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Rotogravure Or Flexography?

By Author: Satya prakash
Total Articles: 14

Picking sides in this case won’t be easy and straightforward!!!

Both Flexographic and Rotogravure printing technologies are well established in their own stature and have their fair shares of advantages and disadvantages.

Let’s try and understand the principle of Rotogravure and Flexographic printing technology!

Gravure printing is a type of intaglio printing process; i.e., it involves engraving the image onto an image carrier. In rotogravure printing the image is acid-etched on the surface of a metal cylinder—one cylinder for each color—in a pattern of cells. The cells are recessed into the cylinder, unlike relief printing or letterpress where the printing image is raised, or like offset printing, in which the image is level with the plate. The cylinder is etched with cells of different depths. These cells hold the ink that is transferred to the substrate. The dimensions of the cells must be precise because the deeper cells produce more intensive color than shallow cells.
The cells are filled with ink, and the non-printing portions of the plate or cylinder are wiped or scraped free of ink through the doctor blade. Then paper or another substrate is pressed against the inked cylinder on a rotary press, and the image is transferred directly to the medium, unlike in offset printing, which uses an interim cylinder. The engraved cylinder sits partially immersed in the ink fountain, where it picks up ink to fill its recessed cells on each rotation of the press.

Flexographic printing uses a plate with a raised surface (relief printing) and fast drying fluid inks to print directly onto the print material. The plates are made of rubber or photosensitive polymeric material called photopolymer and are attached to a drum on rotary printing equipment. Flexography prints from a flexible printing plate that is wrapped around a rotating cylinder. The plate is usually attached to the cylinder with double-sided sticky tape.

Rotogravure-Printing-Principle

For a convertor to choose between rotogravure and flexographic printing process several parameters like quality of print; cost efficiency w.r.t. short/ long run; cylinder/ plate costs; maintenance costs among several others.

Rotogravure technology produces exceptionally high quality results rapidly while flexographic process poses sporadic print quality limitations in terms of insufficient uniformity of print production. Flexographic printing scores an edge for short-run jobs whereas rotogravure is preferred for longer runs. Printing-press cost works out to be considerably higher in rotogravure printing as compared to flexographic printing. Although the operating costs (utilities and overhead) are slightly higher in rotogravure when compared to flexographic printing. Rotogravure printing does not support as much versatility in printing mediums as flexographic. Due to plate elasticity and tolerances reproducibility is somewhat dependent on pre-press conditions and operator’s skill in the case of flexographic printing, while rotogravure printing ensures excellent reproducibility that remains independent of the skillset of the operator.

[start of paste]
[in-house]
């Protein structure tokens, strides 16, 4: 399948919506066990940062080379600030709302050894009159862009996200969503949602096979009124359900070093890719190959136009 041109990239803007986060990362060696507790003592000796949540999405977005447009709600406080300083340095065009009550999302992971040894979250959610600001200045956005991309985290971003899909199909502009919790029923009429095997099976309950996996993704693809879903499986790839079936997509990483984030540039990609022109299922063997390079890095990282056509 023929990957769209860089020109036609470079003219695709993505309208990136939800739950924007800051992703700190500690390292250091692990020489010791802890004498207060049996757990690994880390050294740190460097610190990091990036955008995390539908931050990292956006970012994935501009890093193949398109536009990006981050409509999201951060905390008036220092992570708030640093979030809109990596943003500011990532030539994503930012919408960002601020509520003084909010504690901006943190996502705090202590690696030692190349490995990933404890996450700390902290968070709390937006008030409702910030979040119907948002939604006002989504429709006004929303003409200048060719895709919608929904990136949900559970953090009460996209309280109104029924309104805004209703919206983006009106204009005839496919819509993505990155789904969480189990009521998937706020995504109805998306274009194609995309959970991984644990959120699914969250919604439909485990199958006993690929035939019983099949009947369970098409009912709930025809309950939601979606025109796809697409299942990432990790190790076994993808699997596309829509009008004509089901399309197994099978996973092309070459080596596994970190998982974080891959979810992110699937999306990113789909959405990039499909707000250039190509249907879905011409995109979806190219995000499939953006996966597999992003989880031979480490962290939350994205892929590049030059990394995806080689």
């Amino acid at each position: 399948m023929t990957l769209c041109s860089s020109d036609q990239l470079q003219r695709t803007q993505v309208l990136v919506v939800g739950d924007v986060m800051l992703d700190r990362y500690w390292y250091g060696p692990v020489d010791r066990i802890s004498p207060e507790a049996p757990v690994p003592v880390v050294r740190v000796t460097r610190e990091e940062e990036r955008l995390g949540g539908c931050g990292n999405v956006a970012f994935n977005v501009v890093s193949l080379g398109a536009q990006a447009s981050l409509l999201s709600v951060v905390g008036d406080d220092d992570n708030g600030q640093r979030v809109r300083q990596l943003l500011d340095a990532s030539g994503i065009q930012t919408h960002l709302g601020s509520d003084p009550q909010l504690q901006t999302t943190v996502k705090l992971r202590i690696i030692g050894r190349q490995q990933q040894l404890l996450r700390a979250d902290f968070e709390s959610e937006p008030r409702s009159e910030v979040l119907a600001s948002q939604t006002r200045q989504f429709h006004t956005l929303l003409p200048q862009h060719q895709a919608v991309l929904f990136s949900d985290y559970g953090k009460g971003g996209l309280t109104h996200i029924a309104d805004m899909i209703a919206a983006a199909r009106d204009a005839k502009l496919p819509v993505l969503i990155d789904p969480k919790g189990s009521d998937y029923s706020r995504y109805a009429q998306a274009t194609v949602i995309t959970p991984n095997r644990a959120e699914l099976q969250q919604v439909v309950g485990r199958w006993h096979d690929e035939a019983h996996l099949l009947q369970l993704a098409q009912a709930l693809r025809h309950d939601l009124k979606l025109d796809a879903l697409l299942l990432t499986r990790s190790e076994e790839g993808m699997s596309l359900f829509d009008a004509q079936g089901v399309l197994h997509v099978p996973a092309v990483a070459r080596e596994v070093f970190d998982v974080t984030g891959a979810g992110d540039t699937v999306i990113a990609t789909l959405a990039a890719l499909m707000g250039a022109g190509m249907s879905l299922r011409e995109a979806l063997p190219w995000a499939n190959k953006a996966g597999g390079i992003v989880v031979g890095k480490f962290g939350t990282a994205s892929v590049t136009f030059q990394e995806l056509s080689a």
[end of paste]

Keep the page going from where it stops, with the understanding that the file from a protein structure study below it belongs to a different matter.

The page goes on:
Much of Americas is using flexographic printing while rotogravure technology is also picking up of late. In Europe the trend and predilection is again tilted towards flexographic printing although rotogravure printing is not far behind. In the entire Asia Pacific Rotogravure technology calls the shots.

As stated in the beginning of this blog, the choice of printing technology to be deployed rests upon the priorities of the convertor therefore neither does rotogravure win nor does flexography lose. Given the popularity of both technologies in varied circumstances, India’s largest fully integrated multinational flexible packaging materials and Solution Company Uflex manufactures both Rotogravure and Flexographic presses. Earlier last year, Uflex shook hands with Italian Firm Comiflex SRL to manufacture gearless C.I. Flexo Printing Machines under a Technology Transfer Agreement. The Engineering Business is in the process of completing its first 1.3 meter web, 8 color, central drum CI Flexo Printing Machine here in Noida designed to operate at a speed of 400 meters per minute. The first machine will be installed at the Converting Business of Uflex and once it is tested for various performance parameters, other bespoke machines will be manufactured for domestic and export markets.

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